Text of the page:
Teaching Through the Art of Storytelling

Book Giveaway Trifecta

Ok, so we’ve heard it over and over and over…”tis” the season for giving.  Welp, with that in mind, I’m giving away one of each of my books: Thin Places (I’ll be giving the book & 6 session DVD edition!), Teaching Through the Art of Storytelling and Good News in the Neighborhood.  Click on the BOOKS links above to watch video trailers, read descriptions and endorsements for each.  

Wikipedia defines a trifecta as “a parimutuel bet in which the bettor must predict which horses will finish first, second, and third in exact order.”

Er, umm, that really has nothing to do with this give away, so I’m redefining!

A trifecta “is the opportunity to win one of three LIFE CHANGING (ok, maybe an exaggeration) books with THREE different ways to win.”

Choose one of these three ways to throw your hat in the ring:

1. Follow the link to any of these three book pages and click “like”(right next to the reviews under the title). Thin Places OR Teaching Through the Art of Storytelling OR  Good News in the Neighborhood. Then paste a link to your facebook page in the comments (so I know who to give the book to if you win!).  

2. “Like” my Jon Huckins Writing Facebook page (and post link of your facebook page in Comments below) OR follow me on Twitter and Tweet, “Jump in to win one of @jonhuckins books! http://wp.me/p2vhWw-n7 #BookGiveawayTrifecta”  

3. Write a TRIFECTA Haiku (a Haiku is three phrases -- 5, 7, 5 syllable pattern) in the comments describing your love of egg nog.

I’ll be randomly picking winners on Monday!  Three, Two, One…TRIFECTA!!

The Science of Storytelling and Listening

This article was originally posted on Fuller Youth Institute’s website.  For full list of statistic sources, click here. 

Although I’ve spent one semester as a seventh and eighth grade science teacher, I don’t claim to be a scientist.

In fact, in high school and college, it was the subject I avoided the most.  Years later, I started to take seriously my role as a communicator and discovered the significance of science in relation to my understanding of how best to engage listeners with the Story of God.

It turns out that learning more about the science of listening can actually change the way you and I teach kids in our ministries.

Neurologically-Friendly Teaching

Listening is central to the growth and development of everyone who can hear. Studies show that 53% of class time for a U.S. college student is spent listening.1  For the same demographic, nearly 12 hours out of a 24-hour day are spent in some form of listening activity.2  The often unspoken reality is that listening does not necessarily constitute learning, content retention or a willingness to believe information.  In contrast, some studies show that we remember a mere 25% of the content we are presented.3

Why so little? Students tend to listen for facts, but get easily distracted.  Their listening is sidetracked by noise, daydreaming, or chasing another topic altogether.  And often, students listen without being interested in the subject at hand in the first place.4

With all this being said, the task of an effective communicator is not to be taken lightly.  Some argue that offering convincing statistics engages the listener and creates lasting impact, but experts also tell us that people quickly dismiss statistics that are inconsistent with their beliefs.5

On the other hand, fictional stories—which often can be processed very efficiently with minimal effort and high recall—engage a phenomenon called “suspension of disbelief,” which can lead to tangible change.6  Employing the art of storytelling, I once wrote and told a story to my teenagers whose main character, Chloe, dealt with depression, loneliness and cutting.  I shared it over the course of a few weeks at our mid-week gathering, but I could see that one teenager was especially impacted.  During my second week of telling the story, this teenager stood up and quickly walked out of the room in distress.  One of our youth workers followed close behind and found out that this teenager also struggled with cutting and could no longer walk alone in the struggle.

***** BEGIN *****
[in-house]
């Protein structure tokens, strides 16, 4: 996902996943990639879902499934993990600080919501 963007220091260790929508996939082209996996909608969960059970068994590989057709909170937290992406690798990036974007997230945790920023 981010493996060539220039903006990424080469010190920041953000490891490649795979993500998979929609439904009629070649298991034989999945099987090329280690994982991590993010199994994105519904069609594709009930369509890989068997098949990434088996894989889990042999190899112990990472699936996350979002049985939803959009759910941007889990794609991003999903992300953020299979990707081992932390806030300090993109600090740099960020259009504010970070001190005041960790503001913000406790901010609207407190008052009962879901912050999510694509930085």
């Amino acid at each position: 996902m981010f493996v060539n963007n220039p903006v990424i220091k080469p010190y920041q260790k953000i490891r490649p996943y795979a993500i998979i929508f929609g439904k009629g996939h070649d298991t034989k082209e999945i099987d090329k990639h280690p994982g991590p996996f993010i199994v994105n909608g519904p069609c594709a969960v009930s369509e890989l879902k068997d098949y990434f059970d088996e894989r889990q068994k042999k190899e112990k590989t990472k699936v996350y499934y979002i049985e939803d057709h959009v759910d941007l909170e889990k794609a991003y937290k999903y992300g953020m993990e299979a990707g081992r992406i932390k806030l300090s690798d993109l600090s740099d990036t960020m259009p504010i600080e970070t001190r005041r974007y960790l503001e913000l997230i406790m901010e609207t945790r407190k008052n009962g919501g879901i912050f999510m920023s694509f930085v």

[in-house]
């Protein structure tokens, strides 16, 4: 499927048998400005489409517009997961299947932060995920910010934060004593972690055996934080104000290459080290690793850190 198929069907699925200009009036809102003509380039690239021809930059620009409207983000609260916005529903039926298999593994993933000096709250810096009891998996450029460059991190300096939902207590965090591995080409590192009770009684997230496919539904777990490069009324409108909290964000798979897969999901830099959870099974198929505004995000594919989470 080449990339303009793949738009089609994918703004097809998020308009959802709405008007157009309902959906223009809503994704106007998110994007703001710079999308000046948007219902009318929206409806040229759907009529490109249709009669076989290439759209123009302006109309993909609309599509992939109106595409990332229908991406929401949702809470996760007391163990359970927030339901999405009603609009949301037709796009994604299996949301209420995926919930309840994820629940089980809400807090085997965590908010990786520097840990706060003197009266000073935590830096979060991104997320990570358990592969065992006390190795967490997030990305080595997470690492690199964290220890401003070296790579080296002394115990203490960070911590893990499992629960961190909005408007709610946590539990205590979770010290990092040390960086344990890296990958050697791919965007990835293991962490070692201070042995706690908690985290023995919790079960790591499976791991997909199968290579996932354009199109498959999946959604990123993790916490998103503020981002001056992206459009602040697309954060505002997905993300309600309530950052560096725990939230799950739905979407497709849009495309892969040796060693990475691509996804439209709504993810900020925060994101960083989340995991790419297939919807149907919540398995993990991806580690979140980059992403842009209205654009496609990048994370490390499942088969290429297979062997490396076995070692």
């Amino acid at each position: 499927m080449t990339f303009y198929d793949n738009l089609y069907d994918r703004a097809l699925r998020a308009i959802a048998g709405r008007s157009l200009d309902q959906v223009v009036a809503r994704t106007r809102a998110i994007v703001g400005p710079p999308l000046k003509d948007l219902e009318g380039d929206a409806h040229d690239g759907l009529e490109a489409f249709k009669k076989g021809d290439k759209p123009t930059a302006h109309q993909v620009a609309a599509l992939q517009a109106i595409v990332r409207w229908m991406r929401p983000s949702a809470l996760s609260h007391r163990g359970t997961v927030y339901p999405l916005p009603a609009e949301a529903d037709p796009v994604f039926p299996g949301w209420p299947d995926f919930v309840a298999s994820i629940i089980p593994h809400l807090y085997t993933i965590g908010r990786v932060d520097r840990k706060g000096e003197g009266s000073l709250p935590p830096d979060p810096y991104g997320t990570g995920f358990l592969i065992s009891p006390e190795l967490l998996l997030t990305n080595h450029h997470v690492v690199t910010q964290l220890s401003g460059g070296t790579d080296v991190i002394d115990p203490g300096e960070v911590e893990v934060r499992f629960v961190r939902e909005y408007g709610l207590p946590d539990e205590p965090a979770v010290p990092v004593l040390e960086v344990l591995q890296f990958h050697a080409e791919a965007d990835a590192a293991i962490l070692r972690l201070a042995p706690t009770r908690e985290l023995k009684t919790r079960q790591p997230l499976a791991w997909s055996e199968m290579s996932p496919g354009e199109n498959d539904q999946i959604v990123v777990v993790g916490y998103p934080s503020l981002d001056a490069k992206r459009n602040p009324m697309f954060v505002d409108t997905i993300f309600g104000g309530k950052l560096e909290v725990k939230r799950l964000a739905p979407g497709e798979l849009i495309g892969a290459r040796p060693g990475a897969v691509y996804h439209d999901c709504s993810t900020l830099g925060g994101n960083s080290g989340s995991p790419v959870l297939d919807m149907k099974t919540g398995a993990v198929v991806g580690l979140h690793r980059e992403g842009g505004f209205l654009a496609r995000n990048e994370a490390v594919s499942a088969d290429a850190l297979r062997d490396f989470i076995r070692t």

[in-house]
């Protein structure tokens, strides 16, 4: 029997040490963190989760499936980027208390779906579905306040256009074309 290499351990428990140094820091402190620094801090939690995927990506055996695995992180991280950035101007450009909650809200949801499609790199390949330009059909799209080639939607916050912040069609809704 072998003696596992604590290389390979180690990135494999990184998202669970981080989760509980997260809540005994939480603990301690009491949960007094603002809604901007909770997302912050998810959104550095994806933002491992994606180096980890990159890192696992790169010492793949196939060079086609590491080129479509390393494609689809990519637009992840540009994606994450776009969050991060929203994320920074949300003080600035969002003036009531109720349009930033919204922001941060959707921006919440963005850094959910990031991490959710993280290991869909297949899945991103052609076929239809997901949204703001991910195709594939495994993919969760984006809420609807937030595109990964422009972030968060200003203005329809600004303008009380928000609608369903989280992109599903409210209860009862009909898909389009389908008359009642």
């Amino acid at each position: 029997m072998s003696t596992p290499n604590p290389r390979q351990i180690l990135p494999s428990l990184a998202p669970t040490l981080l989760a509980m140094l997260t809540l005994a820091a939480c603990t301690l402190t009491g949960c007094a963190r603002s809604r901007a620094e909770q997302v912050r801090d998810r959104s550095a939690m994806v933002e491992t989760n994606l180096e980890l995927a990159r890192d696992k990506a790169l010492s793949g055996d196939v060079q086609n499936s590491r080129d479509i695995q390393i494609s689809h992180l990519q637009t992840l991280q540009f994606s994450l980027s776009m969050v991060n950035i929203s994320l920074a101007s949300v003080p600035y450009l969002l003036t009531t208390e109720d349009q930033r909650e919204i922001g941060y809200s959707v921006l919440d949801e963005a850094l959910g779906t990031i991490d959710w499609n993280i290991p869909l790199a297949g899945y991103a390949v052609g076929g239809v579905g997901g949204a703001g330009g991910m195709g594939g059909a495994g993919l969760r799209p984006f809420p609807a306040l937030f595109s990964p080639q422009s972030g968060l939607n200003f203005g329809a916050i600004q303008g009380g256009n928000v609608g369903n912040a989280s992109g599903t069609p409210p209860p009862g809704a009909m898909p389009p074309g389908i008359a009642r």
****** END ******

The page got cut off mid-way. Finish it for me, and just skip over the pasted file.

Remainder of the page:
This student suspended disbelief and chose to be engaged by story. This ancient form of storytelling—Jewish Agada (Rabbinical Storytelling)—had become so real to her that she began wrestling with some of the biggest issues she’d ever faced in her young life. She heard Chloe’s story and realized that it was her story.  For this reason, some in the medical field have implemented storytelling as a mode of healthcare communication, bringing attention to issues ranging from suicide to AIDS prevention.

Communication expert Dr. Brian Leggett says, “A story is a narrative which actively engages the listener’s sense-making faculties. It helps the listener to make sense of what is being said and to make the right associations. It helps the listener to think widely by stimulating his or her imagination.”7

We’ve discovered that storytelling can break down walls of cynicism and mental distraction and lead listeners toward engagement. The art, then, is in assimilating fiction into belief. In order to practice that art of assimilation, we need to create intentional dialog and discussion.

Less Preaching, More Conversation

As youth workers who are passionate about inviting our students into the Story of God, it is important that we follow in the footsteps of our Rabbi, Jesus.  Jesus was the master storyteller, and true to Rabbinic tradition, one-third of his teaching was done through the art of storytelling.  Similar to Jesus’ parables, modern day storytelling is a method that might provoke more questions than answers. The story becomes a conversation starter, not a conversation finisher. This isn’t always true, of course. As youth listen and engage in the story, they can process some of the answers because the story meets every teenager in a different spot of their faith experience.